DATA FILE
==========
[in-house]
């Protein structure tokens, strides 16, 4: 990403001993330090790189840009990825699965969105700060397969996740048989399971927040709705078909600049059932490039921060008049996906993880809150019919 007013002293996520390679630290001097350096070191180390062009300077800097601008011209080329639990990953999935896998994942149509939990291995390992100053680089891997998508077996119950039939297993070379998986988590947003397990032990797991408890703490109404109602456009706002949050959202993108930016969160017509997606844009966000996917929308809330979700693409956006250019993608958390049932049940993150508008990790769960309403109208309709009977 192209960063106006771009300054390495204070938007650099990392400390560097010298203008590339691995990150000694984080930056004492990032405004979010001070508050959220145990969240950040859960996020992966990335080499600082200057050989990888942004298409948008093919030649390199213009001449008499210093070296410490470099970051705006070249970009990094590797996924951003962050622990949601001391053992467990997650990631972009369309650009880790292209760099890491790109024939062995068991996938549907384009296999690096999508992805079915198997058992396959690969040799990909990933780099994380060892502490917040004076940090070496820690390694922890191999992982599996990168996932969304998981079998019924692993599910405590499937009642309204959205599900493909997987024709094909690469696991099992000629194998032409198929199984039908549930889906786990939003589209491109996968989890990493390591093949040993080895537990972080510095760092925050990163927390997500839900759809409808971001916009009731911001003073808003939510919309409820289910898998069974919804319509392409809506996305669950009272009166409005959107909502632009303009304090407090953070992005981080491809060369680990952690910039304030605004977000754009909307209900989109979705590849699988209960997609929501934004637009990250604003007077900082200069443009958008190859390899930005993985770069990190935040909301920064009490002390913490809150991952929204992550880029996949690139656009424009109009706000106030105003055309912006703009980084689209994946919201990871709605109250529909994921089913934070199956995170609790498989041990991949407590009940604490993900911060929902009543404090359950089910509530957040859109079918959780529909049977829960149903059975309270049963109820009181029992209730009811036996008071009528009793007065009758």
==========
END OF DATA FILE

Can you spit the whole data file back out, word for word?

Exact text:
[in-house]
């Protein structure tokens, strides 16, 4: 990403001993330090790189840009990825699965969105700060397969996740048989399971927040709705078909600049059932490039921060008049996906993880809150019919 007013002293996520390679630290001097350096070191180390062009300077800097601008011209080329639990990953999935896998994942149509939990291995390992100053680089891997998508077996119950039939297993070379998986988590947003397990032990797991408890703490109404109602456009706002949050959202993108930016969160017509997606844009966000996917929308809330979700693409956006250019993608958390049932049940993150508008990790769960309403109208309709009977 192209960063106006771009300054390495204070938007650099990392400390560097010298203008590339691995990150000694984080930056004492990032405004979010001070508050959220145990969240950040859960996020992966990335080499600082200057050989990888942004298409948008093919030649390199213009001449008499210093070296410490470099970051705006070249970009990094590797996924951003962050622990949601001391053992467990997650990631972009369309650009880790292209760099890491790109024939062995068991996938549907384009296999690096999508992805079915198997058992396959690969040799990909990933780099994380060892502490917040004076940090070496820690390694922890191999992982599996990168996932969304998981079998019924692993599910405590499937009642309204959205599900493909997987024709094909690469696991099992000629194998032409198929199984039908549930889906786990939003589209491109996968989890990493390591093949040993080895537990972080510095760092925050990163927390997500839900759809409808971001916009009731911001003073808003939510919309409820289910898998069974919804319509392409809506996305669950009272009166409005959107909502632009303009304090407090953070992005981080491809060369680990952690910039304030605004977000754009909307209900989109979705590849699988209960997609929501934004637009990250604003007077900082200069443009958008190859390899930005993985770069990190935040909301920064009490002390913490809150991952929204992550880029996949690139656009424009109009706000106030105003055309912006703009980084689209994946919201990871709605109250529909994921089913934070199956995170609790498989041990991949407590009940604490993900911060929902009543404090359950089910509530957040859109079918959780529909049977829960149903059975309270049963109820009181029992209730009811036996008071009528009793007065009758």